Global positioning system analysis of elite and sub-elite Scottish field hockey: understanding the physical demands of competition and training

White, Andrew (2014) Global positioning system analysis of elite and sub-elite Scottish field hockey: understanding the physical demands of competition and training. PhD thesis, University of Glasgow.

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Printed Thesis Information: https://eleanor.lib.gla.ac.uk/record=b3092313

Abstract

The purpose of this doctoral thesis was to identify the physical activity of Scottish elite and sub-elite field hockey competition and training. Secondary aims included the identification of specific analysis procedures and training interventions for this group. Global Positioning System (GPS) analysis was used to quantify the physical activity demands at both levels. All observations were made using the Catapult MinimaxX 5 Hz GPS for male and female field hockey in both the elite and sub-elite environment. Initial study validated the use of Full Game (FG) analysis as a more specific measure of field hockey competition than Time on Pitch (TOP) analysis due to the inclusion of bench time important in field hockey. Competition and training analysis reported that elite Scottish players complete less activity than other elite players in the literature. Analysis of training showed that the drills used have the potential to stimulate the correct energy systems but are affected by duration and skill level. The comparison of elite and sub-elite field hockey revealed the utilisation of energy systems was different at each level of competition. Opposition ranking was shown to negatively affect competition activity when playing against high and low ranking teams. Additionally, poorer skill levels in the sub-elite environment reduces the intensity of competition and training thus diminishing the conditioning effect during the domestic season. Elite Scottish hockey players are detrimentally affected by the sub-elite environment – the reduced activity in sub-elite field hockey and inappropriate conditioning stimulus affect the resultant activity levels in elite competition. To further investigate this area it is necessary to study potential training interventions to improve speed training and potential logistical changes such as player drafts and rules regarding player numbers in a match day squad.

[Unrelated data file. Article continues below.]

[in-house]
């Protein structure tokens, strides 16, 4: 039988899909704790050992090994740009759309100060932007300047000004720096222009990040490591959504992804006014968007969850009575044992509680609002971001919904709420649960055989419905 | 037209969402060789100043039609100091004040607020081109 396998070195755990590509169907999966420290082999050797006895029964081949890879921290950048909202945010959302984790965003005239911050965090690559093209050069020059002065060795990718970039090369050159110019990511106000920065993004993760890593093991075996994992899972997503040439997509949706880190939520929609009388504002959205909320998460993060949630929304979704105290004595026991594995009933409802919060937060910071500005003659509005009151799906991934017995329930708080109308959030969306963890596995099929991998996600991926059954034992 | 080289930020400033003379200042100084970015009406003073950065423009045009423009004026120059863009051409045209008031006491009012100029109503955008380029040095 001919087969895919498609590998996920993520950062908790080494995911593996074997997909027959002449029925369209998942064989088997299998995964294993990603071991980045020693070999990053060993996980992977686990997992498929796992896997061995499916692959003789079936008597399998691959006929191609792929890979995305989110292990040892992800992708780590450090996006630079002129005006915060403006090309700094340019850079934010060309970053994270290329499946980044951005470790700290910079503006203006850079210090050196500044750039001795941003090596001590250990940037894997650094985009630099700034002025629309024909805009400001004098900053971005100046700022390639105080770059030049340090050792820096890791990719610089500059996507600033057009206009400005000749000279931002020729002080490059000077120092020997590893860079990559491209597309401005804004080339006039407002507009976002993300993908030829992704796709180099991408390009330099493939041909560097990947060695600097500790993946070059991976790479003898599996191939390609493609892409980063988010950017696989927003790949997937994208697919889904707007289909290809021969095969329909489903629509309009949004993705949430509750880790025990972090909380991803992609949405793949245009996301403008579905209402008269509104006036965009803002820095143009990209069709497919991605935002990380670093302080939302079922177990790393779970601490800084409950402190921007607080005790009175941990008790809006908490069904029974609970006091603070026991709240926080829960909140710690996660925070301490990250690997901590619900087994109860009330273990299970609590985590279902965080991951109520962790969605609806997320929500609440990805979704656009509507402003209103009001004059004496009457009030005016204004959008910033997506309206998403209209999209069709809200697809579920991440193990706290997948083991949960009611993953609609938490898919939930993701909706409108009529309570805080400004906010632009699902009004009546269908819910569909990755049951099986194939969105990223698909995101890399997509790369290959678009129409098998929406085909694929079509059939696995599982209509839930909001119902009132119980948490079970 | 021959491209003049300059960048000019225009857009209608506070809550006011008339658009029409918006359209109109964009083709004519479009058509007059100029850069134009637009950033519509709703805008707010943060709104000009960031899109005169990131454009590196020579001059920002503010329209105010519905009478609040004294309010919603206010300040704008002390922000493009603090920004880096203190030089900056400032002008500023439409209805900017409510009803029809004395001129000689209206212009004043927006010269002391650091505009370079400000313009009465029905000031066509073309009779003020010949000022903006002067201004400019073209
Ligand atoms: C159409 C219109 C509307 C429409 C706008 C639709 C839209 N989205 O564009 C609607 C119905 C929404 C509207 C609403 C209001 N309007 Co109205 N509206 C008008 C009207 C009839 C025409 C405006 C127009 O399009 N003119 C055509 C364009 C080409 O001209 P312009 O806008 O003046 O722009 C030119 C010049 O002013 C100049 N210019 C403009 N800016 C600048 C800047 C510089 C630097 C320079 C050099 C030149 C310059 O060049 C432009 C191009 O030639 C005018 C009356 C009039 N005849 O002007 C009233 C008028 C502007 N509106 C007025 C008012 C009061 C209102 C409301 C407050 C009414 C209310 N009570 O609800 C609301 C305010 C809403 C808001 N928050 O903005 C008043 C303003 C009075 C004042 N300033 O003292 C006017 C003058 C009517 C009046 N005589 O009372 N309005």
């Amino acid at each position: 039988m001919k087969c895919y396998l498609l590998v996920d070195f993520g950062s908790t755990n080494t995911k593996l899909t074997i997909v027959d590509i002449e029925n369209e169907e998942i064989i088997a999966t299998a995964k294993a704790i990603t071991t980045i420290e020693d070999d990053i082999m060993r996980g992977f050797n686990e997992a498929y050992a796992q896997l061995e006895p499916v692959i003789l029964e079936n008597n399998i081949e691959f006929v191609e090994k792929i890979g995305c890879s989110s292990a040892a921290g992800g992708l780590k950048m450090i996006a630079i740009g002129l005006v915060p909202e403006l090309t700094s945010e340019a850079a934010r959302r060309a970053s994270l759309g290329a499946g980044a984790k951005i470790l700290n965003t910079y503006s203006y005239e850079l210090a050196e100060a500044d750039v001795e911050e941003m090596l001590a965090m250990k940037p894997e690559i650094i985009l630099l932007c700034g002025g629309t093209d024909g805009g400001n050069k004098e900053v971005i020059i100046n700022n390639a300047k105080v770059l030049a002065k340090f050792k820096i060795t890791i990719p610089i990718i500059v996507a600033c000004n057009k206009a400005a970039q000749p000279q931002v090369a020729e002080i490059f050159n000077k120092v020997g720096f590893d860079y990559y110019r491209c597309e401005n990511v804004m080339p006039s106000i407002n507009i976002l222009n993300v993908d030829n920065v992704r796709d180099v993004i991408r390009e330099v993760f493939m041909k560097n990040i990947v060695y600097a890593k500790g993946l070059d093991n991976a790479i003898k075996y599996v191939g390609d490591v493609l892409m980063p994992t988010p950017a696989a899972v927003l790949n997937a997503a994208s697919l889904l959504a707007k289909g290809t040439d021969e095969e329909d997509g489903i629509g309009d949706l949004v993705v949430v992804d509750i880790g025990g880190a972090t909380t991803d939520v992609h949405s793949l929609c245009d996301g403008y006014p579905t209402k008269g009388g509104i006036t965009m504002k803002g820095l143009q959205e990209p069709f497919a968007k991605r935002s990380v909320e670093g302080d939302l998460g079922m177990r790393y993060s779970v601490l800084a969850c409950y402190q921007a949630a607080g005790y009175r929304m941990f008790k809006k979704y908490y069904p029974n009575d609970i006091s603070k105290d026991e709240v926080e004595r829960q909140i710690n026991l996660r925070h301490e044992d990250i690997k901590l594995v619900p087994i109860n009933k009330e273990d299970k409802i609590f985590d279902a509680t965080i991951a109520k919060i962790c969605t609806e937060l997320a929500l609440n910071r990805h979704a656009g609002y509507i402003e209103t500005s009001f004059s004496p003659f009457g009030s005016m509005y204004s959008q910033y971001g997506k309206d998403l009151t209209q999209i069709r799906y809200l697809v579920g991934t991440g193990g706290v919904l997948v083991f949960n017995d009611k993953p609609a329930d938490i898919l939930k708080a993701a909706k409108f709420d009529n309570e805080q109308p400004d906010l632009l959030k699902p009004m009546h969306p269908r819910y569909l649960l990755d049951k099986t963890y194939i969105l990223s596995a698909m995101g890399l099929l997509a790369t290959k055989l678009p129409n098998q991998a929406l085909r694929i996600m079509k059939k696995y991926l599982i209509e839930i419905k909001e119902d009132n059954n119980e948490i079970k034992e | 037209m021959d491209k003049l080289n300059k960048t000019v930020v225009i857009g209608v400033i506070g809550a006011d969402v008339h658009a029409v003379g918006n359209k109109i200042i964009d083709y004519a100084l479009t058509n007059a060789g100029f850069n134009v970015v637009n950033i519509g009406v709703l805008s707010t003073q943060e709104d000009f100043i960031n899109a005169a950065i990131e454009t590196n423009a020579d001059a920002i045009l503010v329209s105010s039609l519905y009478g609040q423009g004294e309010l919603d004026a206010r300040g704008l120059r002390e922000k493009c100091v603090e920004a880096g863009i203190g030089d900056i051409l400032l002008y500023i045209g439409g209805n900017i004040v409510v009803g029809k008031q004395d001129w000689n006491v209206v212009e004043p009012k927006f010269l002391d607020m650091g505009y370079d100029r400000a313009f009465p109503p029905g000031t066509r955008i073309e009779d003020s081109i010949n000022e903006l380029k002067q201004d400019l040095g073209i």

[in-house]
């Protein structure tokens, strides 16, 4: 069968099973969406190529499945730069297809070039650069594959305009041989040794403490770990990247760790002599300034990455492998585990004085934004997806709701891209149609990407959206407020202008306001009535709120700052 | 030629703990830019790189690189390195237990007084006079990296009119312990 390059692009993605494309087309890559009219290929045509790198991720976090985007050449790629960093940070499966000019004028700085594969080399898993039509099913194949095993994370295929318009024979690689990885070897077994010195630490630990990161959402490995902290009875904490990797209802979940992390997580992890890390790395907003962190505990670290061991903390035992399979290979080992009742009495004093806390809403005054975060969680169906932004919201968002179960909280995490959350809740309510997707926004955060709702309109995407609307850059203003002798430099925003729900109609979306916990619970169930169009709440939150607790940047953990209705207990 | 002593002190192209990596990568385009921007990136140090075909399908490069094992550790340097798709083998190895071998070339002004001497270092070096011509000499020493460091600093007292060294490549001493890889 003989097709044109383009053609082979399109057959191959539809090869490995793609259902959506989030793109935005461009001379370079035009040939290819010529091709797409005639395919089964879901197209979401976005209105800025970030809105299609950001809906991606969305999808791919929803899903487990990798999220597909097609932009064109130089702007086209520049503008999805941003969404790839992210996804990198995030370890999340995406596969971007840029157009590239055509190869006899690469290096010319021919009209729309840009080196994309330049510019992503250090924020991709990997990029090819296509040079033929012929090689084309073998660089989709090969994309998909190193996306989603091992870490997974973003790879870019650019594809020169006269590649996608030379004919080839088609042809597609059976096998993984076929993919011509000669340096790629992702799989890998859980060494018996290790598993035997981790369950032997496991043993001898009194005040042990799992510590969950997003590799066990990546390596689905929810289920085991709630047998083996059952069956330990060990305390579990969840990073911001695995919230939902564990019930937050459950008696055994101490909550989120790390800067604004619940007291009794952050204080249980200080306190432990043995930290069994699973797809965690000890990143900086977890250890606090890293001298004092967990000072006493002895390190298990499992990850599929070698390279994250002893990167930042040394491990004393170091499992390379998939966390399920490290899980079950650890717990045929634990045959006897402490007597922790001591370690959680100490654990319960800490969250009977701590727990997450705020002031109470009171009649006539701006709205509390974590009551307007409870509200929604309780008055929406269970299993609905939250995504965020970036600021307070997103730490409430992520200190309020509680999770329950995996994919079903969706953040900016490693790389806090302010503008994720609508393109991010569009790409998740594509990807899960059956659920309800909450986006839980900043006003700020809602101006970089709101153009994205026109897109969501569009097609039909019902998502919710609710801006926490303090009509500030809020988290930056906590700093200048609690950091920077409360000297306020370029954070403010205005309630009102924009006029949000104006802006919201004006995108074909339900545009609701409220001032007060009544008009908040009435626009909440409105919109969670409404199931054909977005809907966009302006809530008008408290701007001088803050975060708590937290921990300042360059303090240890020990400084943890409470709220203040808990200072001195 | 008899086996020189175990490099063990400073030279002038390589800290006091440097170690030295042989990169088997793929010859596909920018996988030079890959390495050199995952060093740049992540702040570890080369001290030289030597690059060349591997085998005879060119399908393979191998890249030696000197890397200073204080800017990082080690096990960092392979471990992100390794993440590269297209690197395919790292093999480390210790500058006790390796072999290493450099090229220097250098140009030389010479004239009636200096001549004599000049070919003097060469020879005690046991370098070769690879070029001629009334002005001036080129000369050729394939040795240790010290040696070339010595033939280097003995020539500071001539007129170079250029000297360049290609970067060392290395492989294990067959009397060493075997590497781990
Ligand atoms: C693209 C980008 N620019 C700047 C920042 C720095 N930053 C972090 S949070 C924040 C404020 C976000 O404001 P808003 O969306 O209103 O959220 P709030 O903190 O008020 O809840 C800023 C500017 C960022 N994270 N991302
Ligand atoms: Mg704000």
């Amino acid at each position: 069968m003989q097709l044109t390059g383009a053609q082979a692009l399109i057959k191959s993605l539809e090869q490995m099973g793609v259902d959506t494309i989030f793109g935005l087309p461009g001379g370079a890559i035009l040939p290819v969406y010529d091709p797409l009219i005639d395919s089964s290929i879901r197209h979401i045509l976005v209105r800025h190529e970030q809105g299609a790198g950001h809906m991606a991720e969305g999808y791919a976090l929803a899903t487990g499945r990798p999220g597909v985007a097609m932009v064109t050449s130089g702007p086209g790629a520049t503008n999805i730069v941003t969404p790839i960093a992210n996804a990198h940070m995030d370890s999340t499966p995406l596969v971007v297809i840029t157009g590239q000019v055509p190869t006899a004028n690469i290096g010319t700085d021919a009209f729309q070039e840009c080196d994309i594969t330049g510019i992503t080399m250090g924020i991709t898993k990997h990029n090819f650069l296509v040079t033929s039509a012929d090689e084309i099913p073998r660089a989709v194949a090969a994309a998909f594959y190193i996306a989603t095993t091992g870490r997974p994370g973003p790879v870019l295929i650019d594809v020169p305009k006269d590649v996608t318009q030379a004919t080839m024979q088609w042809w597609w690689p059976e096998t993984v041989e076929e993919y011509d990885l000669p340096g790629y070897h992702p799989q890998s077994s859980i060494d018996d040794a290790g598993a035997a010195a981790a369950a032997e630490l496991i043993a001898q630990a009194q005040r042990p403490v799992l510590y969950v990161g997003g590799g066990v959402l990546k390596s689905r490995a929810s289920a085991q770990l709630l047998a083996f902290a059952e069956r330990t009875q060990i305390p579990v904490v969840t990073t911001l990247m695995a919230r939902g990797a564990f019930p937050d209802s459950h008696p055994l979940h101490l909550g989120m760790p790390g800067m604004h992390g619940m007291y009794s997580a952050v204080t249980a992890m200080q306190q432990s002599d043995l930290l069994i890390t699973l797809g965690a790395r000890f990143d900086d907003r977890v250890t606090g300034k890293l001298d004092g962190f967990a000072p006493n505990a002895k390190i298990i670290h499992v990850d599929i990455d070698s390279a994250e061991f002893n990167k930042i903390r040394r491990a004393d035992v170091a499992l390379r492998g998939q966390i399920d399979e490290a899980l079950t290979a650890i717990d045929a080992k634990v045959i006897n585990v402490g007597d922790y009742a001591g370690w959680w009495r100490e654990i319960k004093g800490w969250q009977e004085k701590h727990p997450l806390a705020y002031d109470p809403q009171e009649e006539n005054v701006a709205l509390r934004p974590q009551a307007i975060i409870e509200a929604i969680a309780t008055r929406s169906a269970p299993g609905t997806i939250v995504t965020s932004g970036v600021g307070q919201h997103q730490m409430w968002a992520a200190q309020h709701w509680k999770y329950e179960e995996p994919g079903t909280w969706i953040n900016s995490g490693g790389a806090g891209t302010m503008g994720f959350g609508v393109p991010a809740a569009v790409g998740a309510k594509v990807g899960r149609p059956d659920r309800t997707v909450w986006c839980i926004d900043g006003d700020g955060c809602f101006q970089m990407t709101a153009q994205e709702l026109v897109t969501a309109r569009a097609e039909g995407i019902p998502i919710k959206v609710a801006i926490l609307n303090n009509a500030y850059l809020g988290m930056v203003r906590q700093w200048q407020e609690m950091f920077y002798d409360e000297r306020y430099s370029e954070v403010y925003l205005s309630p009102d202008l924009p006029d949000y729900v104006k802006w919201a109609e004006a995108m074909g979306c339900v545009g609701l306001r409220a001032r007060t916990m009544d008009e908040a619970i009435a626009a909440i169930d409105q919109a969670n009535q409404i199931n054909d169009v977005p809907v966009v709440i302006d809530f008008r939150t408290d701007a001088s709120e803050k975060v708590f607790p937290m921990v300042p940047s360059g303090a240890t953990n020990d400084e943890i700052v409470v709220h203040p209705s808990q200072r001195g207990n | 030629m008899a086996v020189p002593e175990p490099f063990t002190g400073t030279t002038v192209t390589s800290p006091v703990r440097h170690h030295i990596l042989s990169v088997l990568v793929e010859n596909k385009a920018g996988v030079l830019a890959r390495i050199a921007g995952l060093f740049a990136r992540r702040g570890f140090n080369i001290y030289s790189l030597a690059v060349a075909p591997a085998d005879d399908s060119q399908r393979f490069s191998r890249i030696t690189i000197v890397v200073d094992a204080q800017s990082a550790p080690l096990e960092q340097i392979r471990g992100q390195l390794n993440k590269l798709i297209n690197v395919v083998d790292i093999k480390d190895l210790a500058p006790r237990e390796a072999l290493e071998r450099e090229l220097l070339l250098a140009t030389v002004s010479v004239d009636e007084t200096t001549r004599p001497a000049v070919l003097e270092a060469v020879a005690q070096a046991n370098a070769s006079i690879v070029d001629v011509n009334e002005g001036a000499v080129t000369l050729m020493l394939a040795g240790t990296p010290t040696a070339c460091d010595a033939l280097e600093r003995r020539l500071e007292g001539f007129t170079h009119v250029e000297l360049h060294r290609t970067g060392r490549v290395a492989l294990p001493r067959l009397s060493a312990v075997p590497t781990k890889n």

Item Type: Thesis (PhD)
Qualification Level: Doctoral
Keywords: time motion analysis, physiology, team sport
Subjects: Q Science > QP Physiology
Colleges/Schools: College of Medical Veterinary and Life Sciences
Supervisor's Name: MacFarlane, Dr. Niall G.
Date of Award: 2014
Depositing User: Mr Andrew D White
Unique ID: glathesis:2014-5868
Copyright: Copyright of this thesis is held by the author.
Date Deposited: 08 Jan 2015 10:51
Last Modified: 13 Jan 2015 14:56
URI: http://theses.gla.ac.uk/id/eprint/5868

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